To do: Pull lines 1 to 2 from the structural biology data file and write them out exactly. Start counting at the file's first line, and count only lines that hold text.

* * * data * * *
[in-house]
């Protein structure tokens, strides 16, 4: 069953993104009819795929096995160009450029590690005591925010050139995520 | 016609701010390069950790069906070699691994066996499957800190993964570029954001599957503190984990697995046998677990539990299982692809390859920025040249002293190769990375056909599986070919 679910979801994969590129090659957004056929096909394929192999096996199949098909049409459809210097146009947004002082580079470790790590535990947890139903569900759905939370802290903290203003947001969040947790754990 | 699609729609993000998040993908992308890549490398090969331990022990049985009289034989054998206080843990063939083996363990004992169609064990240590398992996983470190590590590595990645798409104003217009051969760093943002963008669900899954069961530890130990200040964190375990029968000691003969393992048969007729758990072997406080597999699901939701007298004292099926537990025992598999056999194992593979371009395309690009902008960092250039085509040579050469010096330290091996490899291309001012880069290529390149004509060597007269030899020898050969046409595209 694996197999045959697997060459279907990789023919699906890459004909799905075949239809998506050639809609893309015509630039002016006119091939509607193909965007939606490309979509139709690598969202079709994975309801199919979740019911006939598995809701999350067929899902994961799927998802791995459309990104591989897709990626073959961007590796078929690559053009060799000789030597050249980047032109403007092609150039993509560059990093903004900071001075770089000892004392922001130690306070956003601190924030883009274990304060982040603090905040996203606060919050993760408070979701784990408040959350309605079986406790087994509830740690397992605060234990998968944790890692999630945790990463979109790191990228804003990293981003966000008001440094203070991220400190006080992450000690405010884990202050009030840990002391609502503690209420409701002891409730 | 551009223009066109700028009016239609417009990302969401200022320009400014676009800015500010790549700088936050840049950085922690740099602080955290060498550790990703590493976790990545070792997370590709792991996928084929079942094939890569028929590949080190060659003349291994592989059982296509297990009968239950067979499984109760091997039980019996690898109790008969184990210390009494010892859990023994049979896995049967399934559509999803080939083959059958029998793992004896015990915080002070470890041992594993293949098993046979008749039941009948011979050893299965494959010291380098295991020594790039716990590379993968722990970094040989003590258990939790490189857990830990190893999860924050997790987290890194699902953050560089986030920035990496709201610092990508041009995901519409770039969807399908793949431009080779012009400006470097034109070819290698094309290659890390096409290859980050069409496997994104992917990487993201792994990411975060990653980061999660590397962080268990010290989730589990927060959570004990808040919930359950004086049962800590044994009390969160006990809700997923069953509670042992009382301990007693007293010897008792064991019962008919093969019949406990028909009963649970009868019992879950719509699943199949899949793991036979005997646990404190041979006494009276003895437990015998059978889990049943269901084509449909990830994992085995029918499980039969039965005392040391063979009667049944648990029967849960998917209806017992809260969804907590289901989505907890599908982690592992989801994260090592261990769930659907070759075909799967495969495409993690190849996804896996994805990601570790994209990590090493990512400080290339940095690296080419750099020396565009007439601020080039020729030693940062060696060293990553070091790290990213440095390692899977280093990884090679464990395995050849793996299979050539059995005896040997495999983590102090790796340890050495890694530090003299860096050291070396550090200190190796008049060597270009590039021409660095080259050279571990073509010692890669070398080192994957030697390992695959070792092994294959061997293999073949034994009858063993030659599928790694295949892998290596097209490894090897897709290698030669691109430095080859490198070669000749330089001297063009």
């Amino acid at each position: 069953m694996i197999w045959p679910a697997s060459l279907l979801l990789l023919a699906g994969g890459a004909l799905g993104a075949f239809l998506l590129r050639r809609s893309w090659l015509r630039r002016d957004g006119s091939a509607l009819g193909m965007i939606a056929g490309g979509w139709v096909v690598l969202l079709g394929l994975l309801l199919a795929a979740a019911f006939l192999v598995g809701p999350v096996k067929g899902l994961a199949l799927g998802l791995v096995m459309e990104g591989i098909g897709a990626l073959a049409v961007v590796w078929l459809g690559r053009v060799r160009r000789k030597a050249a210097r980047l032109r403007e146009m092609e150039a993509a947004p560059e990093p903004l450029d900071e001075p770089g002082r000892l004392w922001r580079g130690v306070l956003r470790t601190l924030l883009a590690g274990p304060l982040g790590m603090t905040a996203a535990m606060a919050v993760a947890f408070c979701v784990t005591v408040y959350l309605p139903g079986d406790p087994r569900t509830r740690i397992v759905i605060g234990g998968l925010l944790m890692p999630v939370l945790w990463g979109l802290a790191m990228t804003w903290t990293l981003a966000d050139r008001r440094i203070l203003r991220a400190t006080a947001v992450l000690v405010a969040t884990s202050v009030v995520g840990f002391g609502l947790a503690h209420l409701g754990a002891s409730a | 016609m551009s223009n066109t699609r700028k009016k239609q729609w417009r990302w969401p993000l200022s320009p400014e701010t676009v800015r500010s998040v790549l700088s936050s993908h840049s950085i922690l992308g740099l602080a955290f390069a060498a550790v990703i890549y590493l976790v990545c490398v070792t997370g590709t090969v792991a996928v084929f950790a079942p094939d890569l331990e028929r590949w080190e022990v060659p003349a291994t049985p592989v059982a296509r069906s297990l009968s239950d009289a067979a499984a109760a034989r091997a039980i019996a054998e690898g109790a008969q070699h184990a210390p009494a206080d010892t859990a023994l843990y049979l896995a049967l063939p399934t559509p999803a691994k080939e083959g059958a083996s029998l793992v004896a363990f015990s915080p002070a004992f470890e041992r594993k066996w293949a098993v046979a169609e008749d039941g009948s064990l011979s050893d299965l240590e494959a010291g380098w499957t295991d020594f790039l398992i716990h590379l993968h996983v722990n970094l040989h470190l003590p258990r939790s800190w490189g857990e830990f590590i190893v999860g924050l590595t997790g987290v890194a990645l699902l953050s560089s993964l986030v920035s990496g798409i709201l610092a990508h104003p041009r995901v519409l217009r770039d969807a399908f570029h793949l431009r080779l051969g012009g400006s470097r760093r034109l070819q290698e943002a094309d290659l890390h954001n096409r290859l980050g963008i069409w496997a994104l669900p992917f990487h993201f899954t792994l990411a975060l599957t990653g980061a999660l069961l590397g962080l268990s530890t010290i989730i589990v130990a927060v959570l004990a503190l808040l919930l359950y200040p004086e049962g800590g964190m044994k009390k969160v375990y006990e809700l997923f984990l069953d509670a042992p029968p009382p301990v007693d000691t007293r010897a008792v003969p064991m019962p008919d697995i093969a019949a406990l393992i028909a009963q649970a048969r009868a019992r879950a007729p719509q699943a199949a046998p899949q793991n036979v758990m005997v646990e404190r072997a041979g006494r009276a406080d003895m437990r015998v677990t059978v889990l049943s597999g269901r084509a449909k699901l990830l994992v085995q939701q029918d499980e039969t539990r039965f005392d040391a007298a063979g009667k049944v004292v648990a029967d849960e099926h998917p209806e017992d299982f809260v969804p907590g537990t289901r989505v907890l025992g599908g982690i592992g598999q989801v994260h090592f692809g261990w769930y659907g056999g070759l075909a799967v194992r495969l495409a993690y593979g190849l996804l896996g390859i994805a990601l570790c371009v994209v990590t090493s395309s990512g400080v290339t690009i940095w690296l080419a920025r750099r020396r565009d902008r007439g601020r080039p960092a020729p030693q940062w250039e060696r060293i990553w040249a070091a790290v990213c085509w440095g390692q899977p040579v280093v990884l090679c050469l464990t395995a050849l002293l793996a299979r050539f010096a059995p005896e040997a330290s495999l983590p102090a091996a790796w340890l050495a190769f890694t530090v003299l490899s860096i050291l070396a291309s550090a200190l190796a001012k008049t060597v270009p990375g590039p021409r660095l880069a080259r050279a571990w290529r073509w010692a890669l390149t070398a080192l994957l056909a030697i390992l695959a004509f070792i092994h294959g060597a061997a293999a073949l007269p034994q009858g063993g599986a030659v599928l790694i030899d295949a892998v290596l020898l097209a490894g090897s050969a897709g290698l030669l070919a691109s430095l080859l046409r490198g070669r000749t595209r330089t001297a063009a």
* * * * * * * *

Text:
[in-house]
């Protein structure tokens, strides 16, 4: 069953993104009819795929096995160009450029590690005591925010050139995520 | 016609701010390069950790069906070699691994066996499957800190993964570029954001599957503190984990697995046998677990539990299982692809390859920025040249002293190769990375056909599986070919 679910979801994969590129090659957004056929096909394929192999096996199949098909049409459809210097146009947004002082580079470790790590535990947890139903569900759905939370802290903290203003947001969040947790754990 | 699609729609993000998040993908992308890549490398090969331990022990049985009289034989054998206080843990063939083996363990004992169609064990240590398992996983470190590590590595990645798409104003217009051969760093943002963008669900899954069961530890130990200040964190375990029968000691003969393992048969007729758990072997406080597999699901939701007298004292099926537990025992598999056999194992593979371009395309690009902008960092250039085509040579050469010096330290091996490899291309001012880069290529390149004509060597007269030899020898050969046409595209 694996197999045959697997060459279907990789023919699906890459004909799905075949239809998506050639809609893309015509630039002016006119091939509607193909965007939606490309979509139709690598969202079709994975309801199919979740019911006939598995809701999350067929899902994961799927998802791995459309990104591989897709990626073959961007590796078929690559053009060799000789030597050249980047032109403007092609150039993509560059990093903004900071001075770089000892004392922001130690306070956003601190924030883009274990304060982040603090905040996203606060919050993760408070979701784990408040959350309605079986406790087994509830740690397992605060234990998968944790890692999630945790990463979109790191990228804003990293981003966000008001440094203070991220400190006080992450000690405010884990202050009030840990002391609502503690209420409701002891409730 | 551009223009066109700028009016239609417009990302969401200022320009400014676009800015500010790549700088936050840049950085922690740099602080955290060498550790990703590493976790990545070792997370590709792991996928084929079942094939890569028929590949080190060659003349291994592989059982296509297990009968239950067979499984109760091997039980019996690898109790008969184990210390009494010892859990023994049979896995049967399934559509999803080939083959059958029998793992004896015990915080002070470890041992594993293949098993046979008749039941009948011979050893299965494959010291380098295991020594790039716990590379993968722990970094040989003590258990939790490189857990830990190893999860924050997790987290890194699902953050560089986030920035990496709201610092990508041009995901519409770039969807399908793949431009080779012009400006470097034109070819290698094309290659890390096409290859980050069409496997994104992917990487993201792994990411975060990653980061999660590397962080268990010290989730589990927060959570004990808040919930359950004086049962800590044994009390969160006990809700997923069953509670042992009382301990007693007293010897008792064991019962008919093969019949406990028909009963649970009868019992879950719509699943199949899949793991036979005997646990404190041979006494009276003895437990015998059978889990049943269901084509449909990830994992085995029918499980039969039965005392040391063979009667049944648990029967849960998917209806017992809260969804907590289901989505907890599908982690592992989801994260090592261990769930659907070759075909799967495969495409993690190849996804896996994805990601570790994209990590090493990512400080290339940095690296080419750099020396565009007439601020080039020729030693940062060696060293990553070091790290990213440095390692899977280093990884090679464990395995050849793996299979050539059995005896040997495999983590102090790796340890050495890694530090003299860096050291070396550090200190190796008049060597270009590039021409660095080259050279571990073509010692890669070398080192994957030697390992695959070792092994294959061997293999073949034994009858063993030659599928790694295949892998290596097209490894090897897709290698030669691109430095080859490198070669000749330089001297063009």